I. THE CONSCIOUS SELF AS BASAL FACT OF PSYCHOLOGY.
By self as psychic fact I mean what the plain man means by self, in so far as this does not involve the view that body constitutes part of a self. This conscious self, the plain man's self, in the developed form in which we commonly study it, is in the first place realized as underlying the experiences of the moment -- as having percepts, images, and the like, or, more exactly, as 'perceiving,' 'imagining,' and 'feeling.' And, in the second place, every self, besides being fundamental to its own ideas or experiences, is also a related self. That is to say, I [p. 64] am always conscious of myself as in some way related to my environment, social. or physical.
This doctrine of the self as the fundamental psychic phenomenon must be defended, first of all, from the counter-theory that the basal fact of psychology is the psychic event, and its corollary that a self is a mere series or system of such psychic events. The psychic fact, conceived after this second fashion, has been named by Locke the 'idea,' by Hume the 'perception,' by Spencer the 'feeling.' Titchener, one of the most consistent of modern upholders of the structural doctrine, calls the psychic event 'mental process.' Locke's term, 'idea,' seems to me the simplest and the best to designate the psychic phenomenon from this point of view: the fact of consciousness, considered as strictly individual, in artificial isolation from other facts, and -- in particular -- considered quite apart from any self or mind. As thus employed, in Locke's fashion, the term 'idea' of course covers emotion, belief, and volition as well as percept, image, and thought.
I have on other occasions argued that psychology, thus conceived as dealing with ideas, that is, with psychic events, is a perfectly consistent science, and that every sort of concrete conscious experience, thought and volition quite as well as percept and image, may be described simply as consisting of certain elements of consciousness. But in spite of the abstract possibility of conceiving consciousness as a series of ideas and psychology as the science of this stream of, ideas, I am none the less convinced ,that not the idea but the self should be taken as the basal fact of psychology. There are two reasons for the superiority of this self-doctrine. In the first place, the idea is itself an abstraction which invariably implies a self. And, in the second place, the description of consciousness through the analysis of ideas is not a full and adequate account of actual conscious experience. These assertions must be separately considered.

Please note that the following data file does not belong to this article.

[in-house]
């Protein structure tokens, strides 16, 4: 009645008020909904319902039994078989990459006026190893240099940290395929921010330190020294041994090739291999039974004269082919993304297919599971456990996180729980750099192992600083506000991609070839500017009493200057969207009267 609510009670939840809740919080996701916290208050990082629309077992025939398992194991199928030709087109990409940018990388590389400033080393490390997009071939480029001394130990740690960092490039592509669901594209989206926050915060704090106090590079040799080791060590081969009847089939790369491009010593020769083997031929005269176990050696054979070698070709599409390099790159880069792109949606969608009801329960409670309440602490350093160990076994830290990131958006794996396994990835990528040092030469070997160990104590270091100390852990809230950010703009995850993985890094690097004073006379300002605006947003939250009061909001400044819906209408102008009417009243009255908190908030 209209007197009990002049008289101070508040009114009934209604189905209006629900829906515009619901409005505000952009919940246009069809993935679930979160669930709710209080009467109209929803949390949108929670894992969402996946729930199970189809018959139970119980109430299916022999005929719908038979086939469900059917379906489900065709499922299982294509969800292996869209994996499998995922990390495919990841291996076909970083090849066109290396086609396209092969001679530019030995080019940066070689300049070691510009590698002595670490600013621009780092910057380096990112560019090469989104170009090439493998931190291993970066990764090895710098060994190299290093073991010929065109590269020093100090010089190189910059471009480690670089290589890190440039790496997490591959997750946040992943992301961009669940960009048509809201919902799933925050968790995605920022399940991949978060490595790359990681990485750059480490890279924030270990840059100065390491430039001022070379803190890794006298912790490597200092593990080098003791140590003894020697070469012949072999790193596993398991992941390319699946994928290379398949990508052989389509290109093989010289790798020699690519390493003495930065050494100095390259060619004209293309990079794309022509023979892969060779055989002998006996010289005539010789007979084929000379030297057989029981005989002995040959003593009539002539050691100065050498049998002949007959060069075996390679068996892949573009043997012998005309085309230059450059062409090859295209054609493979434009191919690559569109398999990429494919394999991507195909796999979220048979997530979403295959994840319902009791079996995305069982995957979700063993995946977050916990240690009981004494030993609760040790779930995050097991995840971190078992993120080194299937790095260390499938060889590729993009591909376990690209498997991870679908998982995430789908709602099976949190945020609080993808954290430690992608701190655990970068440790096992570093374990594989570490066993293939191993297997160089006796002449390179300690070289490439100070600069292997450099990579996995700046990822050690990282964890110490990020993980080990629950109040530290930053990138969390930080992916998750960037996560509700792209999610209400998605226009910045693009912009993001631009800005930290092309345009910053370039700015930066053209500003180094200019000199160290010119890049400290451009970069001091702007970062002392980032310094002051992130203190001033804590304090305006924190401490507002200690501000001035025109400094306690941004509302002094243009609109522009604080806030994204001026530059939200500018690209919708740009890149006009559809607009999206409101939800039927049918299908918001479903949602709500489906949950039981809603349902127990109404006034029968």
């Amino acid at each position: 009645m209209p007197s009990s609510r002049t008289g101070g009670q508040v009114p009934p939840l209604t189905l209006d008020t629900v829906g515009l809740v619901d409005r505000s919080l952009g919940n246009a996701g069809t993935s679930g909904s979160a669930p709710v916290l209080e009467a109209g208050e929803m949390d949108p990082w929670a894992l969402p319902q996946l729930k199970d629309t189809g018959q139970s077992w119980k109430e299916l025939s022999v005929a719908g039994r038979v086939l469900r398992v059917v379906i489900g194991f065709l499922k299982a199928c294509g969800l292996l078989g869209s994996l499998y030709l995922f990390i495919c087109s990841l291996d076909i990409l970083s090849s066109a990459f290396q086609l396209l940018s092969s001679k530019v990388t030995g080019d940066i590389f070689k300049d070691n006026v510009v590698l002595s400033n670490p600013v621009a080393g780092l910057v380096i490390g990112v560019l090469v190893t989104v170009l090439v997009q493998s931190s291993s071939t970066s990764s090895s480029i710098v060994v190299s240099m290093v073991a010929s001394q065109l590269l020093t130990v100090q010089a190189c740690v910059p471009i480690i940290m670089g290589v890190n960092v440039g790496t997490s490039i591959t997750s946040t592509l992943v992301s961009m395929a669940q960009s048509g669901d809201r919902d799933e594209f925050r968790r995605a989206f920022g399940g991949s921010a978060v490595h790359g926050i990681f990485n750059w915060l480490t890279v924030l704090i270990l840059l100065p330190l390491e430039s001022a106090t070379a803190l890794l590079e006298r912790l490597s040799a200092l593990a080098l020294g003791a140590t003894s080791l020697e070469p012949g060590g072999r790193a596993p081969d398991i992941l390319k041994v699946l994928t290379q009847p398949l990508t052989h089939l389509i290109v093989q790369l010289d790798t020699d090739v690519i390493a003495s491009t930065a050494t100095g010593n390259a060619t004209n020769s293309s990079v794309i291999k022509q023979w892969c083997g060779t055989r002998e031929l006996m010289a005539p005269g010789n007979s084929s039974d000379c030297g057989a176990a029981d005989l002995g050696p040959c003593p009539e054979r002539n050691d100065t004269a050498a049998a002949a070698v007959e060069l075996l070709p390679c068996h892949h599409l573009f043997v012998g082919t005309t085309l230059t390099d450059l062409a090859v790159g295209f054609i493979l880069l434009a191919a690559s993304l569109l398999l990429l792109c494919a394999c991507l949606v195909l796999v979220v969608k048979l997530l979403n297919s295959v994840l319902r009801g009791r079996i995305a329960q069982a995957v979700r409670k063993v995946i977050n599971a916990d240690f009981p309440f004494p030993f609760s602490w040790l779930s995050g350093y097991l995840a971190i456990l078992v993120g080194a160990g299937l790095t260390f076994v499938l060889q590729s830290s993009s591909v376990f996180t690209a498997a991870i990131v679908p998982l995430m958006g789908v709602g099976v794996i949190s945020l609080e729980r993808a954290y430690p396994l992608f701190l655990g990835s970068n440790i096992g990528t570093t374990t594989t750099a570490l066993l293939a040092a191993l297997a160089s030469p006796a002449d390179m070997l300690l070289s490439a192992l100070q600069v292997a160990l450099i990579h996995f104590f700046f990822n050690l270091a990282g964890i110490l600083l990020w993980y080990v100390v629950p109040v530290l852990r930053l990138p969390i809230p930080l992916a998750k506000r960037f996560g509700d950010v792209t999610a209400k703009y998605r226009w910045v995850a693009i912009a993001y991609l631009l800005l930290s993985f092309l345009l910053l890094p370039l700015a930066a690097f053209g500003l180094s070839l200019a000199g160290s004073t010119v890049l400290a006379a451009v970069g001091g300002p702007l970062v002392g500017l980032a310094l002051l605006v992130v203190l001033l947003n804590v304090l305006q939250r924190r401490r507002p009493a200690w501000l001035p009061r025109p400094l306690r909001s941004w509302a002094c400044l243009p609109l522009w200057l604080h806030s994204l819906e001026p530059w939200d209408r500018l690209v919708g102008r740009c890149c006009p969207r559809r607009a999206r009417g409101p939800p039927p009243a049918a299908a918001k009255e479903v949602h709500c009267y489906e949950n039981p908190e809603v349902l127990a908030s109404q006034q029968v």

Every idea implies a self somewhat as every sector implies [p. 65] a circle, or as every cell implies an animal body. No one can conceive of an idea except as the idea of a self: in other words, the idea is immediately and unavoidably known to be somebody's idea. In the words of Lipps, "the immediately experienced I (das unmittelbar erleble Ich) is the central point of the life of consciousness. To every content of consciousness," he adds, "belongs this relatedness to the I."
One may find, indeed, in every manual of psychology confirmation, intended or unintended, of this assertion that the idea, the psychic event, always implies the self as its necessary background. One may gain warrant, also, for the second count in the indictment, the charge that the idea, or psychic event, when conceived as basal fact of psychology, is not merely an abstraction, but an abstraction in terms of which conscious experiences are not adequately described. This follows from what has been said concerning the related nature of the self. Obviously, the experiences of a self, which is a bundle of relations both to selves and to things, need a further statement than that in terms of a succession of its own ideas. This is as evident as that the full description of a given animal must not merely enumerate the different structures of which its body consists, but must indicate its reactions on its environment -- must tell, for example, whether it is graminivorous or carnivorous, and whether it swims or walks.
To this inadequacy of idea-psychology I shall recur in the final section of this paper. For the present it is necessary to add to this distinction of the self from the idea as sharp a contrast as can be drawn between the psychologist's self, thus defined, and the biologist's, the philosopher's, and the sociologist's self. [p. 66]